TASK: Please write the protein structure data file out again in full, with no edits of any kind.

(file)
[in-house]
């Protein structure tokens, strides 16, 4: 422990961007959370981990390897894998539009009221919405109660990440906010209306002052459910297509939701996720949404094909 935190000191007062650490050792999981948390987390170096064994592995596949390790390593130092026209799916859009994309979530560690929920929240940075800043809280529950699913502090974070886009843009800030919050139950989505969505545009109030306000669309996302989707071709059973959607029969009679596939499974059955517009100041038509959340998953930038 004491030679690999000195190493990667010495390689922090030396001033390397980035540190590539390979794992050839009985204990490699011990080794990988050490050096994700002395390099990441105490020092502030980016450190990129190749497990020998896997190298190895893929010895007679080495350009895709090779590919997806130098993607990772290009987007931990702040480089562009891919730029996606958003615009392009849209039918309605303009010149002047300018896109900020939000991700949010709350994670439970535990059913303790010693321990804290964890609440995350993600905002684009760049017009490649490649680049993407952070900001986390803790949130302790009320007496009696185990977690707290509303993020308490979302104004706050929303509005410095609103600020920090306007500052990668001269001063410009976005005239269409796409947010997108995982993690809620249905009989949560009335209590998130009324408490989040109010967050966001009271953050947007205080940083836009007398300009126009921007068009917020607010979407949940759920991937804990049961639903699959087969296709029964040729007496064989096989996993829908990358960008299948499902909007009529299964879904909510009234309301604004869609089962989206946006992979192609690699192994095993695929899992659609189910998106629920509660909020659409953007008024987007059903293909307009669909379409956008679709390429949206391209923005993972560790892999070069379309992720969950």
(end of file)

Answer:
[in-house]
């Protein structure tokens, strides 16, 4: 422990961007959370981990390897894998539009009221919405109660990440906010209306002052459910297509939701996720949404094909 935190000191007062650490050792999981948390987390170096064994592995596949390790390593130092026209799916859009994309979530560690929920929240940075800043809280529950699913502090974070886009843009800030919050139950989505969505545009109030306000669309996302989707071709059973959607029969009679596939499974059955517009100041038509959340998953930038 004491030679690999000195190493990667010495390689922090030396001033390397980035540190590539390979794992050839009985204990490699011990080794990988050490050096994700002395390099990441105490020092502030980016450190990129190749497990020998896997190298190895893929010895007679080495350009895709090779590919997806130098993607990772290009987007931990702040480089562009891919730029996606958003615009392009849209039918309605303009010149002047300018896109900020939000991700949010709350994670439970535990059913303790010693321990804290964890609440995350993600905002684009760049017009490649490649680049993407952070900001986390803790949130302790009320007496009696185990977690707290509303993020308490979302104004706050929303509005410095609103600020920090306007500052990668001269001063410009976005005239269409796409947010997108995982993690809620249905009989949560009335209590998130009324408490989040109010967050966001009271953050947007205080940083836009007398300009126009921007068009917020607010979407949940759920991937804990049961639903699959087969296709029964040729007496064989096989996993829908990358960008299948499902909007009529299964879904909510009234309301604004869609089962989206946006992979192609690699192994095993695929899992659609189910998106629920509660909020659409953007008024987007059903293909307009669909379409956008679709390429949206391209923005993972560790892999070069379309992720969950």